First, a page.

On top, we see a very strong momentum for hydrogen from many other industries as a way to store intermittent energies like solar, like wind energy, and this will be required. So we see a convergence. We are using hydrogen on our rockets, on our satellites. This is liquid hydrogen. I was in the car industry a decade ago and we see the car industry, the truck industry going to hydrogen, and we think that’s really a strong opportunity.
That’s why we’ve put the hydrogen plane very high on our agenda. It’s not the only answer, and it’s more a long-term answer. We are fully cognizant of that. But we think that’s a fantastic opportunity for the long term to have aviation not only—being the only mode of transport to not impose anything on the ground. You don’t need an infrastructure on the ground. You don’t need to damage the ecosystems on the ground. You fly in the air. But on top, not releasing carbon in the air.
There are engineering challenges. There are technological challenges, that’s for sure. But we don’t believe—we believe they will be overcome. And we see the timeframe to 2035 a very credible one. So we think on the plane side it will be OK. Where we need, as well, large quantities of decarbonized fuels, even e-fuels or hydrogen. The e-fuels are one sort of sustainable aviation fuels, artificial ones. And we will need regulation. We need a global framework for aviation.
In that sense, we very much welcome the momentum given by Joe Biden and the administration to be back to the Paris agreement and to put the bar very high. So if we have US, Europe, and potentially China joining to create this level paying field for carbon in aviation, then we will have the means to invest on technologies to bring decarbonized planes and to contribute to aviation for the future in a climate-neutral way. So that’s why we are very adamant to see hydrogen on planes.
FREDERICK KEMPE: And just very briefly to close, is there a chance for Airbus to engage in transatlantic cooperation with, as you said, the Biden administration being so for this? So not just countries around the world, but your company in transatlantic cooperation on green technology across the Atlantic?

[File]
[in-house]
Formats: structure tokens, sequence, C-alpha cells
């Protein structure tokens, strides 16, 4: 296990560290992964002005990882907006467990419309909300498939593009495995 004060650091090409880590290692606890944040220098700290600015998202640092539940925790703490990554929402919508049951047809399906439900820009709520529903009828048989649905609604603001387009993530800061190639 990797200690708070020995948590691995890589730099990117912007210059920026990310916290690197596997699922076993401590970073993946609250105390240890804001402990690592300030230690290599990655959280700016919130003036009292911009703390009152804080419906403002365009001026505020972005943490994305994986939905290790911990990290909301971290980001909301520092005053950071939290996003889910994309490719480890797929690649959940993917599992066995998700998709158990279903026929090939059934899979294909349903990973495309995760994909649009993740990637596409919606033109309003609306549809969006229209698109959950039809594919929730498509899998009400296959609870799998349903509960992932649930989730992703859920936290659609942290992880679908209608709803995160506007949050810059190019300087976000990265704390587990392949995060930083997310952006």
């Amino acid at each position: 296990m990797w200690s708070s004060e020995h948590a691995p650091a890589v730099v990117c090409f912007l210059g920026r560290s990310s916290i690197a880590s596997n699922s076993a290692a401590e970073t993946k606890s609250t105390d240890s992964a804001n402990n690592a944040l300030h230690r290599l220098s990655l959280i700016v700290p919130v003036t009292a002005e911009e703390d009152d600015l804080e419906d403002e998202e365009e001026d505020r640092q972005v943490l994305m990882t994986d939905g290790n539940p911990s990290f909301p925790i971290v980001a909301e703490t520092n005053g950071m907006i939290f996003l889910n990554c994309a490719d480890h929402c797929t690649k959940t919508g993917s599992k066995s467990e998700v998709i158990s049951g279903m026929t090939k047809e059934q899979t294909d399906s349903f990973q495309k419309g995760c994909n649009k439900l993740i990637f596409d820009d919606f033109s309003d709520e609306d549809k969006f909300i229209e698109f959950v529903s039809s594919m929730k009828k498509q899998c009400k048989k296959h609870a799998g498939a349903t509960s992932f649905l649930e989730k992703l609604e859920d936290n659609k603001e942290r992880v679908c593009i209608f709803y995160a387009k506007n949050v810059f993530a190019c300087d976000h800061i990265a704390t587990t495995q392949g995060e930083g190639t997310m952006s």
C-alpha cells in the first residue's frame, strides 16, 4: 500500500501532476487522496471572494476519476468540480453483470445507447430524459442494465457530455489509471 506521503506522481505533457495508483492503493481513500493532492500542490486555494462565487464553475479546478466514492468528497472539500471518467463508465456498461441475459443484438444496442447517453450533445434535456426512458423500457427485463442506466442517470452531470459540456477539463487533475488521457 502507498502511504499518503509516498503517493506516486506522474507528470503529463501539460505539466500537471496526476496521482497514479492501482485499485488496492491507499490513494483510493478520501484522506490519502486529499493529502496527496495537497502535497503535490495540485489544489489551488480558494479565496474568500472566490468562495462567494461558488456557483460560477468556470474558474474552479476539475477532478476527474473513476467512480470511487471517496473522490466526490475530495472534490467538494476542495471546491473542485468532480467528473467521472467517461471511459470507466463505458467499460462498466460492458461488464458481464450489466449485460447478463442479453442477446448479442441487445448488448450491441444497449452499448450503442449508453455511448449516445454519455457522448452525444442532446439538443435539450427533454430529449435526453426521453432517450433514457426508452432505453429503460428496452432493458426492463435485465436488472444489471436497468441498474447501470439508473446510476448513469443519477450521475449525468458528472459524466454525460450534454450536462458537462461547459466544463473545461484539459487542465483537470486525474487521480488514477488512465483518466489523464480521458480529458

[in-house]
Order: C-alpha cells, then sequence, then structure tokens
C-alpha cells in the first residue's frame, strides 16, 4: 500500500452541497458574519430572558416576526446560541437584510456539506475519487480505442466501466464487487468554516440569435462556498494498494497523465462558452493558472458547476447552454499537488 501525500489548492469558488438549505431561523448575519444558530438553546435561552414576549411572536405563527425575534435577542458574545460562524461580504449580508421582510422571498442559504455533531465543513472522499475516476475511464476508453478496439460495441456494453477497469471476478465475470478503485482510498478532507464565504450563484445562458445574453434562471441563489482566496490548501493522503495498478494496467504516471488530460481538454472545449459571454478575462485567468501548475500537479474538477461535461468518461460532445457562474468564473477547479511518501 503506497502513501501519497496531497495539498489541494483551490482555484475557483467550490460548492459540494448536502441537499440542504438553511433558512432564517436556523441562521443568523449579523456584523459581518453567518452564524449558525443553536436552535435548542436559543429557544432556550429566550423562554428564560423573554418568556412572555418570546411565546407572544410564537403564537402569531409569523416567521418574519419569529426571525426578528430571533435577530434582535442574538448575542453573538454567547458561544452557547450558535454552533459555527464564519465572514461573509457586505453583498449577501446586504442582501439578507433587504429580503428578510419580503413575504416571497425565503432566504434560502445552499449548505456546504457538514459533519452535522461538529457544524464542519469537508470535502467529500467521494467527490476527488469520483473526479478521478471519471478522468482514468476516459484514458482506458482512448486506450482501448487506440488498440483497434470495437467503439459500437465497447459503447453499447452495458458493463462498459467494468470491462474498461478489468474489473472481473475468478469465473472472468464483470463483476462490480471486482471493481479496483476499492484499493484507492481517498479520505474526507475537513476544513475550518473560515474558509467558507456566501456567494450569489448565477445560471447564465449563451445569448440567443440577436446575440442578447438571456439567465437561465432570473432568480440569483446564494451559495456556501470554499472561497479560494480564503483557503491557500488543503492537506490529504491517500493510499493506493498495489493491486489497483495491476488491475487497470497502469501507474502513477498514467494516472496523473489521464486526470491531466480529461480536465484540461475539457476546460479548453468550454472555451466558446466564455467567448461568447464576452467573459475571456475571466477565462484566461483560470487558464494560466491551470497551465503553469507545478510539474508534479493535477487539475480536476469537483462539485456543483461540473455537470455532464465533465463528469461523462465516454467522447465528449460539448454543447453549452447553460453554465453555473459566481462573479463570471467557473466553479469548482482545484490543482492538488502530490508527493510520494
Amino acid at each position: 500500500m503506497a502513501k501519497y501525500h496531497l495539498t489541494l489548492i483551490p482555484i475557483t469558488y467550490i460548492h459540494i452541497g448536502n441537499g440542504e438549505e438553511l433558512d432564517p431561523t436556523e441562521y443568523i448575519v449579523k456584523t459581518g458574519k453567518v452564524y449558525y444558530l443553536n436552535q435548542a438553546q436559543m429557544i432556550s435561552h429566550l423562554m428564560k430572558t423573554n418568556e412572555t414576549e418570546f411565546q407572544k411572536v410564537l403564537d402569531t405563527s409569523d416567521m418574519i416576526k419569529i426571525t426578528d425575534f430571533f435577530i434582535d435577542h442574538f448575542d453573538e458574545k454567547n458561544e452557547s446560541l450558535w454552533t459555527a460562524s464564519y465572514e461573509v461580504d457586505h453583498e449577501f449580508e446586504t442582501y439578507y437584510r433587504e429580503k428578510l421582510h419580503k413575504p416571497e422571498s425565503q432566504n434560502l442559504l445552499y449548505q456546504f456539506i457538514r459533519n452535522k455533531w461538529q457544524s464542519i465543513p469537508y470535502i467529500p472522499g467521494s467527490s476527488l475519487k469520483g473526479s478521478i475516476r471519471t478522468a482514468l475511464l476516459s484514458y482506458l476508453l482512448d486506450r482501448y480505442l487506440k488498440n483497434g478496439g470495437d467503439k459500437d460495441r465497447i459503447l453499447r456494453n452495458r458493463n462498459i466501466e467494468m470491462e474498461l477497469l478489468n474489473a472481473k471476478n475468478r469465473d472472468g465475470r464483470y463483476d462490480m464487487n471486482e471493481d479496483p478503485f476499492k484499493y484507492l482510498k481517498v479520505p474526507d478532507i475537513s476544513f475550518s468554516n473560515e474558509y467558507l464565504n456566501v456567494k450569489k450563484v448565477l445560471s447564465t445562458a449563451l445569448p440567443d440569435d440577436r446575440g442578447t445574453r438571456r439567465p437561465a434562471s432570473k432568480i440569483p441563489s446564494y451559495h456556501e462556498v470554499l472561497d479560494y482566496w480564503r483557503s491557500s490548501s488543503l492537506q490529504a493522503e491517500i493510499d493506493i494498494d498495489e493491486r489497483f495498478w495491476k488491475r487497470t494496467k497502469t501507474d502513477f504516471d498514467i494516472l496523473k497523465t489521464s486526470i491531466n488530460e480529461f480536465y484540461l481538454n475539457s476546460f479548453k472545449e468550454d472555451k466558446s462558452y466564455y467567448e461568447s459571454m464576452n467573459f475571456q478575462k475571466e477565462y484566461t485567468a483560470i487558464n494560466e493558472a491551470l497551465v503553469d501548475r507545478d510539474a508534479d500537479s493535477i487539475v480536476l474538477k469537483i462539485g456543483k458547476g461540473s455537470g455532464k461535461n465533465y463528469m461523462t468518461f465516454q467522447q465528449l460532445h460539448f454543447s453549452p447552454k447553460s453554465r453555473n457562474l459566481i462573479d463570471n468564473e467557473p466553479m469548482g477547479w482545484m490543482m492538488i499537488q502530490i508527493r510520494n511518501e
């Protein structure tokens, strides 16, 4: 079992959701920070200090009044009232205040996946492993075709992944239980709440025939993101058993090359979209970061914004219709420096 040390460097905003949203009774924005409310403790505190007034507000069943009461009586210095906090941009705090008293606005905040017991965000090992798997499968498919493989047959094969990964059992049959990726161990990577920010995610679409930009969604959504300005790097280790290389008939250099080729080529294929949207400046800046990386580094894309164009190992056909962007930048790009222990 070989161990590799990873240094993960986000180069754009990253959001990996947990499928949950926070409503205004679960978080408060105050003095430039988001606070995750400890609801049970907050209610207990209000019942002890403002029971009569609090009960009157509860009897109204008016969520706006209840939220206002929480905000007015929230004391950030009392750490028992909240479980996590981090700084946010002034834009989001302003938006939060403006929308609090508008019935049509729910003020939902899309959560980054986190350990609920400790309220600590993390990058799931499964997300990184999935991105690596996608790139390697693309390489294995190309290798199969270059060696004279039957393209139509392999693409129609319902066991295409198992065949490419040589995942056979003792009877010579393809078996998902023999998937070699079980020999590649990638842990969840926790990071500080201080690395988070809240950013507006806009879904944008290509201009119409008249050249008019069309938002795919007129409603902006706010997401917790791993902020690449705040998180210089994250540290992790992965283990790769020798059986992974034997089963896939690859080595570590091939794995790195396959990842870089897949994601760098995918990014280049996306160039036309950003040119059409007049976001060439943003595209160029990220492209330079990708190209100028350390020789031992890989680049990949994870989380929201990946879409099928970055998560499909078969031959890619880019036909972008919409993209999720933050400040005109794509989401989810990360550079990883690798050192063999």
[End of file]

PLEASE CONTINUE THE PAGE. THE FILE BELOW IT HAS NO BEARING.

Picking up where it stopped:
GUILLAUME FAURY: Yes. Yes, of course. And we are not always well understood as Airbus. Sometimes from the US we are seen as a European Boeing. That’s not what we are. We are a more global company. We have assembly lines, activities in the US big time. We buy a lot in the US We sell in the US So we are a very strong player in the US And we are already coordinating with US industry big-time.
So for this fantastic challenge that is the decarbonization of aviation, the climate agenda, we look forward to more cooperation with US partners, with the US administration, why not? We want to be understood for what we are, a very strong player in the US, for the US, with employment in the country in the satellite business, in helicopters and, of course, on the commercial airplane. We have assembly lines for the 320 family, for the A220 in the US. And that’s what we are. So we are already cooperating and we are very much willing to cooperate even more in the future.
FREDERICK KEMPE: Guillaume, it has been a delight to fly through this half-hour with you with such a fascinating conversation. And thank you so much for taking the time for the EU-US Future Forum. And I hope the next time we’ll see each other in person.
GUILLAUME FAURY: My great pleasure, Fred. Looking forward to seeing you soon.
FREDERICK KEMPE: Great. Thank you. Bye-bye.